Archives for July 2010

Daily Blogging Can Be As Easy As 1-2-3

According to the legions of SEO experts on the Interwebs, Goggle search bots LOVE blogs with frequent posts. Social media maven Liz Strauss believes writing and publishing on your blog every day makes you a better and more successful writer. Both are compelling arguments for cranking out a daily serving of blog.

I fancy myself a nuanced thinker and stylish, economical writer (DON’T JUDGE ME), so I tend to take too long mulling over headlines, distilling ideas into a few concise statements and pouring over bookmarked links for the perfect balance of relevance and link love. That takes time — LOTS of time. So I’m streamlining my blogging process to make myself more productive and my blog more effective. I surveyed as many “top 10” lists on the subject as is could find (until I hit the point of redundancy overload), and developed a “minimum acceptable post” approach to daily blogging that I believe will meet my objectives, and that I can sustain over time. This doesn’t mean I will not do longer posts, but at least I won’t have guilt and cognitive dissonance if I write short.

I’m calling it “The Daily 1-2-3”:

  • 1 hour.
  • 2 links minimum, no more than three.
  • 3 paragraphs (plus an optional closing).

I’ll keep you posted (as it were) on my progress.

Oh, THAT Box…

Blogging and online networking are by far the current “out of the box” darlings of legal marketing, but the discipline remains inside an even bigger box. It’s an ongoing puzzle to me why lawyers look almost exclusively to other lawyers for marketing insights, ideas and inspiration. Survey leading marketers in consumer packaged goods, manufacturing — even other professional services — and you will find that in addition to competitors and leaders in adjacent markets, they look to other industries and geographies for best practices, then innovate for their own products, services and customer/client segments.

My sense is that some of it is rooted in a sense of exceptionalism — i.e. “Lawyers are different, we do things our own way.” Yes, like every other law firm. Everyone uses the same blogging platform, everyone belongs to the same LinkedIn groups, everyone angles for speaking spots at bar association meetings…you get my drift.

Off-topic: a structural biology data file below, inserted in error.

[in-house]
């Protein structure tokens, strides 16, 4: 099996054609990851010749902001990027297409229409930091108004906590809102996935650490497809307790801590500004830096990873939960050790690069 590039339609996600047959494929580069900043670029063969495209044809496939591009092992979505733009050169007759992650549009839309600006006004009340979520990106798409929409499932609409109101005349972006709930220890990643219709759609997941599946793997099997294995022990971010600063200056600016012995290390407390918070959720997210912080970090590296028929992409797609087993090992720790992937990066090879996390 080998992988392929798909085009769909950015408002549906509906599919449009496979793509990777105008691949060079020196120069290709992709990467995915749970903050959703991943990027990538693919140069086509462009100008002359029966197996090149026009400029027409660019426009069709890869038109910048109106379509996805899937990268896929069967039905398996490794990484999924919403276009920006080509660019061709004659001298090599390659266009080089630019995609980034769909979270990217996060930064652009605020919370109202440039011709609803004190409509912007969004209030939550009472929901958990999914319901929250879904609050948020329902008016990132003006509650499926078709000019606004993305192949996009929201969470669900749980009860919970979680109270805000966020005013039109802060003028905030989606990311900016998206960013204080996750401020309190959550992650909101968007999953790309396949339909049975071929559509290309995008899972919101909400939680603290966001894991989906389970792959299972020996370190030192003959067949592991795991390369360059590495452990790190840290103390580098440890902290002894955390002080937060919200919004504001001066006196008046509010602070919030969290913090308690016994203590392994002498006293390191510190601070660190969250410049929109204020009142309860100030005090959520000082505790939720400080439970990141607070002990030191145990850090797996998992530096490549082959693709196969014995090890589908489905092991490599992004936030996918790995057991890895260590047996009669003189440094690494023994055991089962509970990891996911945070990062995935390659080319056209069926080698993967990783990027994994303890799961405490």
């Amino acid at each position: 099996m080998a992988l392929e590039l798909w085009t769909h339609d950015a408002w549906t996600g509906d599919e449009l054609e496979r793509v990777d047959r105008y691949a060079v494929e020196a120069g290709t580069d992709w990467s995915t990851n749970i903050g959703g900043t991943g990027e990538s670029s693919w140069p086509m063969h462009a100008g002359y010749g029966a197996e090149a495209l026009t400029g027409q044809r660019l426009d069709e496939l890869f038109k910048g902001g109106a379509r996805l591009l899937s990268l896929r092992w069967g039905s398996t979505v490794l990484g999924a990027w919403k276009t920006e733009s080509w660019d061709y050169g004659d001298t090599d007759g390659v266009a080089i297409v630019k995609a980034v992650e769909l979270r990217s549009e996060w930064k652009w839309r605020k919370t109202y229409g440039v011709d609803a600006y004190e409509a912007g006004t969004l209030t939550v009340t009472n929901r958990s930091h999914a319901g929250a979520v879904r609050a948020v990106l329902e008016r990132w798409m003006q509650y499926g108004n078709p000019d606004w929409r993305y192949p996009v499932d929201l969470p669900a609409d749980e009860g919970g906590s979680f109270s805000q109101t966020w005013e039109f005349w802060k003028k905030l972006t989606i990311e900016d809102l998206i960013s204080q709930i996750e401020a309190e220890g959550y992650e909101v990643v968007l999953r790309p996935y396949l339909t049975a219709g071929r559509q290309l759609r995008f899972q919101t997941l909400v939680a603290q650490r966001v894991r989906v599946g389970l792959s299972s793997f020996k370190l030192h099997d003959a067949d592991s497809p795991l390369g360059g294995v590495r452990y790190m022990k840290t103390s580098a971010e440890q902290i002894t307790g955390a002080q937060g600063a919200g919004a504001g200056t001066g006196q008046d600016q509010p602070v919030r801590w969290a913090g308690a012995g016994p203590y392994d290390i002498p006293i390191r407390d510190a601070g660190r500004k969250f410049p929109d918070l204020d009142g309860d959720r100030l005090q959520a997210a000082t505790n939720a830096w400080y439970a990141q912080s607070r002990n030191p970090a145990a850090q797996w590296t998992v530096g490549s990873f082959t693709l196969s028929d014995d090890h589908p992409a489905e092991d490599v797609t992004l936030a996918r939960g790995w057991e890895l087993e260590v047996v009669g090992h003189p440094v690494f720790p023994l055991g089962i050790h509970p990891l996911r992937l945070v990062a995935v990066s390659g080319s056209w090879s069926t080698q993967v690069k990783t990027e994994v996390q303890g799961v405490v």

If you want to really stand out and break through, then borrow a page from the Apple playbook and “Think different.”

A couple of examples:

  • Like the legal profession, advertising by financial services providers is highly regulated and scrutinized. If you’re struggling with how to make a splash with a Facebook campaign while staying in bounds with bar association rules, check out Genworth Celebrates and Genworth Celebrates Parents for inspiration.
  • The Social Media Business Council’s Business Blogging Blog is an invaluable conduit for case studies and online content with great ideas applicable in law firm marketing from companies like Pfizer, GE and Nokia.

What companies and organizations outside the legal profession inform and inspire your marketing?

Thoughts on Solocon 2010

I recently had the great good fortune to participate with Ed Poll and Renee Barrett on a social marketing panel organized and moderated by the estimable Heather Milligan for the L.A. County Bar Association’s Small and Solo Conference — SoloCon.

Entitled “What Happens in Vegas Stays on Facebook” (and incorporating subliminal “follow the yellow brick road” visual imagery), the discussion covered strategies for building a social media footprint, using the panelists’ own journeys in social networking and marketing as illustrations, tips — and warnings.

While all of us on the panel work in legal marketing, our relationship with and use of social media differ widely — and that was the whole point. The effectiveness and choice of social media tools depend on the interests, intent and bandwidth of the user. So-called “best practices” are directional, not prescriptive.

Having said that, certain commonalities and recurring themes did emerge:

  • Start slowly and build organically. Initially focus on and optimize a few platforms that a) you have interest in and bandwidth to sustain over time and b) that show results.  For example, Renee does not blog, and I don’t do Facebook for business — yet. Once you’re comfortably on top of those critical few platforms you can more effectively and more confidently extend into new ones.
  • Seek quality of contacts and connections, not quantity (though if you can pull off both — good on ya!)
  • There are no “secrets” in social media. Social media communities are large and generous with their insights and assistance. LinkedIn groups can be invaluable technical support desks.
  • Expect the unexpected and embrace serendipity
  • Give yourself permission fail — and move on quickly. Don’t tether yourself to something that becomes burdensome or unenjoyable.